Increasingly cautious mortgage lending could dampen the property market and cause more sales to fall-through, it has been warned.
Recent house price data has shown record property values but other research is also suggesting that mortgage lenders are imposing tougher requirements, which could stifle sales.
Analysis by fast sale firm Quick Move Now has found that 32% of property sales collapsed before completion between January and March of this year.
Of the sales that failed, 25% fell through because the buyer struggled to secure mortgage finance.
Danny Luke, managing director of Quick Move Now says this suggests that lenders are beginning to show more caution in light of rising interest rates and living costs.
He adds: “Property prices have been climbing and climbing in recent months. At the same time, the UK has been experiencing a steep rise in inflation and lots of people are beginning to really feel the pinch from steep rises in the cost of living.
“It was inevitable that the squeeze on people’s wallets would begin to be reflected in mortgage companies’ affordability assessments.
“From our conversations with potential buyers and estate agents, it is clear that lenders are being more cautious about which properties they’re prepared to lend on and how much home buyers can afford to borrow in light of rising day-to-day living costs.
“Energy prices have already risen by 50% for most UK households, and they look set to increase even further through the latter half of this year and into 2023. That, of course, has a significant impact on homeowner affordability.”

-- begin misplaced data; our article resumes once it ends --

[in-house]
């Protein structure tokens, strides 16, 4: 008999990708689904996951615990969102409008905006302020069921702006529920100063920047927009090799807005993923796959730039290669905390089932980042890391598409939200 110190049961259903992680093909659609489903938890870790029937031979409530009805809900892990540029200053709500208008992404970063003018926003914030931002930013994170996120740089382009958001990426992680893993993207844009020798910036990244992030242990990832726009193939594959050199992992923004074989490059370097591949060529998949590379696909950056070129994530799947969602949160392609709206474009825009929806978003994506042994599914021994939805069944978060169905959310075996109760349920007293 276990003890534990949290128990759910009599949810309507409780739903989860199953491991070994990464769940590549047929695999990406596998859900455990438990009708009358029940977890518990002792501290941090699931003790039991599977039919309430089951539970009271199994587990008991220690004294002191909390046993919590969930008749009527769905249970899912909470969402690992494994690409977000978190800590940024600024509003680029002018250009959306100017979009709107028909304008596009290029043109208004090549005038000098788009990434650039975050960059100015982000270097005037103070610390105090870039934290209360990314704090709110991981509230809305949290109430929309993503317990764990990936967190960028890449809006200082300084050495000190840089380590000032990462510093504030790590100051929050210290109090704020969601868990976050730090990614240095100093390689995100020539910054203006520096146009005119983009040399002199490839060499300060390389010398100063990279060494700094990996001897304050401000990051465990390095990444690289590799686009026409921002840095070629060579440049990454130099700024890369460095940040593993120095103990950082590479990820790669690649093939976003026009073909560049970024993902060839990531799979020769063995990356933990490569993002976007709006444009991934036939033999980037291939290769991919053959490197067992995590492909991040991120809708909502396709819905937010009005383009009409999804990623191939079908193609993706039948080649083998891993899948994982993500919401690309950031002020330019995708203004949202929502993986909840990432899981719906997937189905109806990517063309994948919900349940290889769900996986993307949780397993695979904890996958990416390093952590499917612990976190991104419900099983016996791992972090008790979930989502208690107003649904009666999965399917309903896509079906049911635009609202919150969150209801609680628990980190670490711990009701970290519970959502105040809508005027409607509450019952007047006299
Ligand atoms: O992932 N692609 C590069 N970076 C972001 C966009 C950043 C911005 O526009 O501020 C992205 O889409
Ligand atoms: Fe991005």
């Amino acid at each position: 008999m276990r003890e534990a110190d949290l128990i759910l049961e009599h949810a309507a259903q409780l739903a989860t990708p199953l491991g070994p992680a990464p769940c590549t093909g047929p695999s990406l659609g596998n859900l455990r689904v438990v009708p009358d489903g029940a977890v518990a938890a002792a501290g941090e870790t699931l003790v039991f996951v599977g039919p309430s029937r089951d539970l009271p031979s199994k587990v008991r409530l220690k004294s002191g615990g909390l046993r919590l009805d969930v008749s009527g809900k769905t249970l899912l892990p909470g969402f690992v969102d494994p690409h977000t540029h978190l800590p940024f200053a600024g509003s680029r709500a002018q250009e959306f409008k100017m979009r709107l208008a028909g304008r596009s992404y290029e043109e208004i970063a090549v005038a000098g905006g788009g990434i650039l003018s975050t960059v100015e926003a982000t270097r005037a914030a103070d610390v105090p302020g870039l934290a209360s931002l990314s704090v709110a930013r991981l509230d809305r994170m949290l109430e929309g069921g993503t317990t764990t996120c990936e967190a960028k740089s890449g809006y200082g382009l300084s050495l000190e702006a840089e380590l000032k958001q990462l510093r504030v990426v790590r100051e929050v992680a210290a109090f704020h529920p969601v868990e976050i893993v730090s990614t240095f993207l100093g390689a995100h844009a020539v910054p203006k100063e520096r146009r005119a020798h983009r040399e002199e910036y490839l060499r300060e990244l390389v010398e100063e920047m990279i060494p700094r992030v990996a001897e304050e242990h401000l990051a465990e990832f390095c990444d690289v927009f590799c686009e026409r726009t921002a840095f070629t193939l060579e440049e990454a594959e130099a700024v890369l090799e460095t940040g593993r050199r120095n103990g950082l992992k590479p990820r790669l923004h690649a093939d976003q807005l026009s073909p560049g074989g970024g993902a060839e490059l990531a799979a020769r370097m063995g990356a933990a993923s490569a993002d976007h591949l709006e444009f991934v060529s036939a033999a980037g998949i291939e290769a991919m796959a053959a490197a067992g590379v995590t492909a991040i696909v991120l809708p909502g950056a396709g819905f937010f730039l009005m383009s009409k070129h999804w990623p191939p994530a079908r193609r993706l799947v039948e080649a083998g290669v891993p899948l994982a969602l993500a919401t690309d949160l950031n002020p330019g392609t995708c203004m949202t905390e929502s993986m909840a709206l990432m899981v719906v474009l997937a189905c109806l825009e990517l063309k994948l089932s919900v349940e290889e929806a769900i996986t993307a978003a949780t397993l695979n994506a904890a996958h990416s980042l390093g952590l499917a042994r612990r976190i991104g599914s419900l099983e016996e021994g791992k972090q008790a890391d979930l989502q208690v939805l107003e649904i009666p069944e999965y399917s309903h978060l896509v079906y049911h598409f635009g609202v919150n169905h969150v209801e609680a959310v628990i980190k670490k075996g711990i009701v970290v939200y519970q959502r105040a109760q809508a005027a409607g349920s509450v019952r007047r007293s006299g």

Other reasons for transactions collapsing included the buyer changing their mind, the seller pulling out due to slow progress or a change or circumstances.There have also been reports about an increase in mortgage downvaluations.
Vadim Toader, chief executive of alternative lender Proportunity has similar concerns.
He says: “Lenders rightly want to ensure that those applying for a mortgage can afford their repayments. However, with the cost of living rising, it is difficult to predict how new buyers’ ability to pay their monthly mortgage will be impacted.
“We are in a state of flux, as energy prices only increased on 1st April, meaning many applying for a mortgage may not be able to accurately estimate their monthly outgoings.
This is hitting at a time when we are seeing the peak of mortgage applications - in 2021 we saw a 60% increase in potential buyers looking into their mortgage options from the first to the second quarter, with the peak in mid-April.
“With many potential buyers in this group facing the prospect of being rejected for a mortgage, we could see a serious knock-on effect further up the property ladder.”
It comes as research by proptech firm Stipendium this week found that the average cost of a mortgage deposit on a first home has climbed by 54% in the past decade.